This remarkable occasion was recorded and we are including a CD of it in our edition, making this the most definitive edition of Cold Mountain Poems ever published. Gary Snyder. No one knows what sort of man Han-shan was. There are old people who knew him: they say he was a poor man, a crazy character. He lived alone seventy Li 23 miles west of the T'ang-hsing district of T'ien-t'ai at a place called Cold Mountain.

He often went down to the Kuo-ch'ing Temple. At the temple lived Shih'te, who ran the dining hall. He sometimes saved leftovers for Han-shan, hiding them in a bamboo tube. Han-shan would come and carry it away; walking the long veranda, calling and shouting happily, talking and laughing to himself. Once the monks followed him, caught him, and made fun of him.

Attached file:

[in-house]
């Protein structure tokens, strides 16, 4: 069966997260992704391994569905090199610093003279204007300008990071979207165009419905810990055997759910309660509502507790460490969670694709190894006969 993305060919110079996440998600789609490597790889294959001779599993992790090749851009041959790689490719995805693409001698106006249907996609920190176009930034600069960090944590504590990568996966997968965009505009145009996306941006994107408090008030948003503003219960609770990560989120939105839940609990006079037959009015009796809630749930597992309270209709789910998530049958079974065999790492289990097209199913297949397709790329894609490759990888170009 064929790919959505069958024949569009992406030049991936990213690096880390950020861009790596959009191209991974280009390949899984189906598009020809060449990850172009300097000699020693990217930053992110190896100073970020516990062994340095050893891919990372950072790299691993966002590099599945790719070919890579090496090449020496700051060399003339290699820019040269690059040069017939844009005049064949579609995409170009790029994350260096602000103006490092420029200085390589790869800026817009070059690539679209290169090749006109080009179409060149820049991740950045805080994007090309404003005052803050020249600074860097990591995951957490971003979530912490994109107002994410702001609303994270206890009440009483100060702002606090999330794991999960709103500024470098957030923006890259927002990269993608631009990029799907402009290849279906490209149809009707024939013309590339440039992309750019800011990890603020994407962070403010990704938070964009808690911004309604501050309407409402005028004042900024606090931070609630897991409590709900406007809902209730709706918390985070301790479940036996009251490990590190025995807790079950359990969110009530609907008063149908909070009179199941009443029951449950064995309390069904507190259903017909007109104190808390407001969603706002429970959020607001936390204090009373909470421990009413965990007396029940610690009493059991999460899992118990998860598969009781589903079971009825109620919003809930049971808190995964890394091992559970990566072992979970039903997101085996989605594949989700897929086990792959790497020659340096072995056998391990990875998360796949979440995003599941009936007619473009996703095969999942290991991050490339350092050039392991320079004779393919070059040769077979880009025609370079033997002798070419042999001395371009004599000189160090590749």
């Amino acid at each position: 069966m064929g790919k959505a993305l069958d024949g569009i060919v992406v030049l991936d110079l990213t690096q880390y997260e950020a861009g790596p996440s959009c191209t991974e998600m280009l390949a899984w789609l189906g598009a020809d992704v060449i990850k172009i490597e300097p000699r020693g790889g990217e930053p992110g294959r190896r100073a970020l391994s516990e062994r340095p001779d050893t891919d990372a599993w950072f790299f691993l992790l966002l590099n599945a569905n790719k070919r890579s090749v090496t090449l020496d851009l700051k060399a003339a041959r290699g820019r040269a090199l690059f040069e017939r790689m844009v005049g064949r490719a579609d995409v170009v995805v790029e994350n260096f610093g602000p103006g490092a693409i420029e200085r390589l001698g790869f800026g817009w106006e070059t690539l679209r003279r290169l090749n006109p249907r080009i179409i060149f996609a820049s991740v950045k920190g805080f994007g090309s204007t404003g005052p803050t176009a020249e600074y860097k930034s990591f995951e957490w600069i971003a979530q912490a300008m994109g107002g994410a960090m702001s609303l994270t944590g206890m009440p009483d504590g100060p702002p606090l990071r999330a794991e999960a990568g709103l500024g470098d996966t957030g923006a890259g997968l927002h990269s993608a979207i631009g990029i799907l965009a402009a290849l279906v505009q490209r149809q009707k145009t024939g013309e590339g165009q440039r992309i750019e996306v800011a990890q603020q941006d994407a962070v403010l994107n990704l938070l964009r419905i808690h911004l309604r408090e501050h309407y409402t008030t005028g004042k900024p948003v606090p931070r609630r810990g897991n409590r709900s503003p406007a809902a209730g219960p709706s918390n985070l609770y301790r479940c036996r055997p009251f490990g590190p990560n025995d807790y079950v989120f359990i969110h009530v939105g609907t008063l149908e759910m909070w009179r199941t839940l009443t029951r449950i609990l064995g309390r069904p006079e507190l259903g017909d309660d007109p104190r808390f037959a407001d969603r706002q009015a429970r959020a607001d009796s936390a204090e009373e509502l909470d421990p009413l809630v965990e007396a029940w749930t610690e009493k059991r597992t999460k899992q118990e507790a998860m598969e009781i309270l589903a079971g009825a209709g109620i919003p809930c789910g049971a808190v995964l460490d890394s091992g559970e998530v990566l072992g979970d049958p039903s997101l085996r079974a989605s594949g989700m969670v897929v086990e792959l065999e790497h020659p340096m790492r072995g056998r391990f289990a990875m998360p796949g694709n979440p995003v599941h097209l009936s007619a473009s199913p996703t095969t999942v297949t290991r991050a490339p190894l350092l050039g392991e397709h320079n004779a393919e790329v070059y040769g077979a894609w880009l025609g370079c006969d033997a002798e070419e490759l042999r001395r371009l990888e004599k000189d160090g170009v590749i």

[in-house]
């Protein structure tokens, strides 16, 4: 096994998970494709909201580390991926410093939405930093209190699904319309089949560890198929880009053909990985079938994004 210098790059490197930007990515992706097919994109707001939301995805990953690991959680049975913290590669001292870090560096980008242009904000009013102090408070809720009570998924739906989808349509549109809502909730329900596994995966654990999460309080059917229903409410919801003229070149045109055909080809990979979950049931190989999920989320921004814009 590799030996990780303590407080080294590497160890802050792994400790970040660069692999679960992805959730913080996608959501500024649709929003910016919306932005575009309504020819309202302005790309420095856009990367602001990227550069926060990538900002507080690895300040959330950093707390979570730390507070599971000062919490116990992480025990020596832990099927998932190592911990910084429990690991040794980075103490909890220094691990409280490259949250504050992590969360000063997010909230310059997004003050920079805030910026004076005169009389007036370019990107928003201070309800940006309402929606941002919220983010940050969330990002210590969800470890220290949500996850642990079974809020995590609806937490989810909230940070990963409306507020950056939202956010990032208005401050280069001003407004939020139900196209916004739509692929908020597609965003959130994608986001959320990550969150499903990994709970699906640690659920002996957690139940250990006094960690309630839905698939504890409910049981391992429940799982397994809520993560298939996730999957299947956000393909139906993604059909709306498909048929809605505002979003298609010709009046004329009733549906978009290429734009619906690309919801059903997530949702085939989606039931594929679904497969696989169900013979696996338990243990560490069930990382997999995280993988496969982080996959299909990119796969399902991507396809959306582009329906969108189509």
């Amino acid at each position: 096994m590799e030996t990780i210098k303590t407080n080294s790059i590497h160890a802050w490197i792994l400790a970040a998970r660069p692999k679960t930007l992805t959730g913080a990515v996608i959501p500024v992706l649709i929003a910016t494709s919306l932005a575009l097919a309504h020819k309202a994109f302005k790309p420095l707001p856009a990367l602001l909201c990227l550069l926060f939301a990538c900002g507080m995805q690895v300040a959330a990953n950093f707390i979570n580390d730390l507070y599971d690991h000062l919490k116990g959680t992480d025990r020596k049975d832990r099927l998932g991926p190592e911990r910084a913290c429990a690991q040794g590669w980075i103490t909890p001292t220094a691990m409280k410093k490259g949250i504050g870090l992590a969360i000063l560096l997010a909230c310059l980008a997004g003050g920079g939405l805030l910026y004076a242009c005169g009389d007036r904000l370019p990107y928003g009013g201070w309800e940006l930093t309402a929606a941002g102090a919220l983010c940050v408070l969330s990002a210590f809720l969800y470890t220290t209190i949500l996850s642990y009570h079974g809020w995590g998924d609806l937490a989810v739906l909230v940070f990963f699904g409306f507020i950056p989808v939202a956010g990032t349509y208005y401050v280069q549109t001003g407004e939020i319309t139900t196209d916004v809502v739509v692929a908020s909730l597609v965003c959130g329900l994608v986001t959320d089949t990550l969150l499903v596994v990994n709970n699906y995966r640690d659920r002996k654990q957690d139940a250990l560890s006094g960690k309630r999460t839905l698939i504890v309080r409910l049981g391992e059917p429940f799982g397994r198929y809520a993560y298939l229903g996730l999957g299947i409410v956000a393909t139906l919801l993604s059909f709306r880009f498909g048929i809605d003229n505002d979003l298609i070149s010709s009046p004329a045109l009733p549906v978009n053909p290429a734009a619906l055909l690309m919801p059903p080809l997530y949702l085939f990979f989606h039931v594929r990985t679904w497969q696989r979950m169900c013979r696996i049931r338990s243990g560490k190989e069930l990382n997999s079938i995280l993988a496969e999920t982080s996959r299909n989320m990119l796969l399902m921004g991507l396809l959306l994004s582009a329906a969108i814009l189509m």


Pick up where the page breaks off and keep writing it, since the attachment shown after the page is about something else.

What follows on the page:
He stopped, clapped his hands, and laughed greatly—Ha Ha! He looked like a tramp.

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His body and face were old and beat. Yet in every word he breathed was a meaning in line with the subtle principles of things, if only you thought of it deeply. Everything he said had a feeling of Tao in it, profound and arcane secrets. His hat was made of birch bark, his clothes were ragged and worn out, and his shoes were wood. Thus men who have made it hide their tracks: unifying categories and interpenetrating things. On that long veranda calling and singing, in his words of reply Ha Ha!